• Han, Taehee; Björkman, Stefan; Soede, Nicoline; Oliviero, Claudio; Peltoniemi, Olli (2020)
    Piglet birth weight and within-litter birth weight variation are important for piglet survival and growth. Pre-mating diets may improve IGF-1 and follicle development during the weaning-to-oestrus interval (WEI) and subsequent piglet birth weight. The objective of this study was to modulate IGF-1 concentration during late lactation and the WEI of young sows by using specific pre-mating diets supplemented with microfibrillated cellulose (MF),l-carnitine (LC) orl-arginine (AR). A further objective was to investigate the relationship between IGF-1 and subsequent follicle development and oestrus and ovulation characteristics. In total, 56 first-parity and 20 second-parity sows in three consecutive batches were used for this experiment. Sows received daily either wheat (CON) or wheat plus MF, LC or AR at one of two supplementation levels (low and high) during last week of lactation and WEI. From weaning onwards, follicle and corpus luteum (CL) diameters were repeatedly measured with ultrasound. Blood samples were collected during the WEI for IGF-1 and on day 21 of pregnancy for progesterone analyses, respectively. Insulin-like growth factor-1 concentration, follicle diameter, oestrus and ovulation characteristics and CL diameter were not affected by pre-mating diets. Low IGF-1 class (= 8%,N= 28) had lower IGF-1 concentrations at weaning (167v. 214 ng/ml,P<0.05) compared to low LM loss sows (
  • Leeuwen, Wessel M. A. van; Hublin, Christer; Sallinen, Mikael; Harma, Mikko; Hirvonen, Ari; Porkka-Heiskanen, Tarja (2010)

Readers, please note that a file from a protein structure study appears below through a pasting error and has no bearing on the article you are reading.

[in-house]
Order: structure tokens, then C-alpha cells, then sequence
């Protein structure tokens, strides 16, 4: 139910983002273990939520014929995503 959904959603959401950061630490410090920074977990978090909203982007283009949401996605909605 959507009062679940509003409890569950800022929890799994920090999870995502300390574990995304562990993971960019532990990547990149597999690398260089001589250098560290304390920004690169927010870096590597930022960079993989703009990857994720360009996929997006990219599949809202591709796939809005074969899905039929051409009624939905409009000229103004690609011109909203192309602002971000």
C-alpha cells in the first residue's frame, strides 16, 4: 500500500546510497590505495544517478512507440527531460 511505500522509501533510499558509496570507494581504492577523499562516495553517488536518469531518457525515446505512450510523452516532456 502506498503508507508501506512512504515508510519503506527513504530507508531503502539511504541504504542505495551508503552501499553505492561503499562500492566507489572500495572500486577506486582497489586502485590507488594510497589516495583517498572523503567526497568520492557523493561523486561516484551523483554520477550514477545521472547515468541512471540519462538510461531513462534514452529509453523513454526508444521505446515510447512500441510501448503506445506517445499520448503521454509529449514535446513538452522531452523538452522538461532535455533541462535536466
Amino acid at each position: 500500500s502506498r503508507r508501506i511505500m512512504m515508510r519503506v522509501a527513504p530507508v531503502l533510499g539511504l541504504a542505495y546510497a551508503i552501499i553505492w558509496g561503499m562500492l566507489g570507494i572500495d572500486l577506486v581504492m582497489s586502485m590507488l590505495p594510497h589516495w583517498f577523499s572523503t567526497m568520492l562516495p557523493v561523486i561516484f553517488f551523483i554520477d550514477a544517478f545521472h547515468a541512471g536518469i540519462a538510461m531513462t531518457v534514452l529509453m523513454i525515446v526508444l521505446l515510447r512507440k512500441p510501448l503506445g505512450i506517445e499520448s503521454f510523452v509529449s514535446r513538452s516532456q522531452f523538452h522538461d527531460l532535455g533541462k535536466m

• Liimatta, Jani; Jääskeläinen, Jarmo; Karvonen, Anne M.; Remes, Sami; Voutilainen, Raimo; Pekkanen, Juha (2020)
    Context: Adrenarche is a gradual process, but its programming is unknown. Objective: The objective of this article is to examine the trajectory of dehydroepiandrosterone sulfate (DHEAS) from age 1 to 6 years and the associations of early growth with DHEAS concentration by age 6 years. Design and participants: Longitudinal data from a population sample of 78 children (43 girls) with serum samples for DHEAS and insulin-like growth factor 1 (IGF-1) measurements available at ages 1 and 6 years. Main outcome measure: Serum DHEAS concentration at age 6 years. Results: DHEAS concentration at age 1 year correlated with DHEAS concentration at age 6 years (r = 0.594, P <.001). DHEAS levels at age 6 years increased with tertiles of DHEAS at age 1 year (medians (mu g/dL); 4.2, 14.4, 22.6; P <.001) and with those of greater increase in length by age 1 year (6.0, 11.7, 16.4; P = .047), and decreased with Wailes of birth length (17.7, 13.3, 7.1; P = .042). In a regression model including birth size, biochemical covariates at age 1 year, and growth measures by age 6 years, higher DHEAS concentration at age 1 year was an independent determinant of falling into the highest DHEAS tertile at age 6 years. Conclusions: Higher serum DHEAS concentrations already at age 1 year are associated with those at age 6 years. Also, shorter birth length and rapid catch-up growth in length by age 1 year are associated with higher DHEAS concentrations at age 6 years. These results corroborate the early origin of adrenarche and strongly suggest that part of adrenarchal programming already takes place by the end of infancy. (C) Endocrine Society 2020.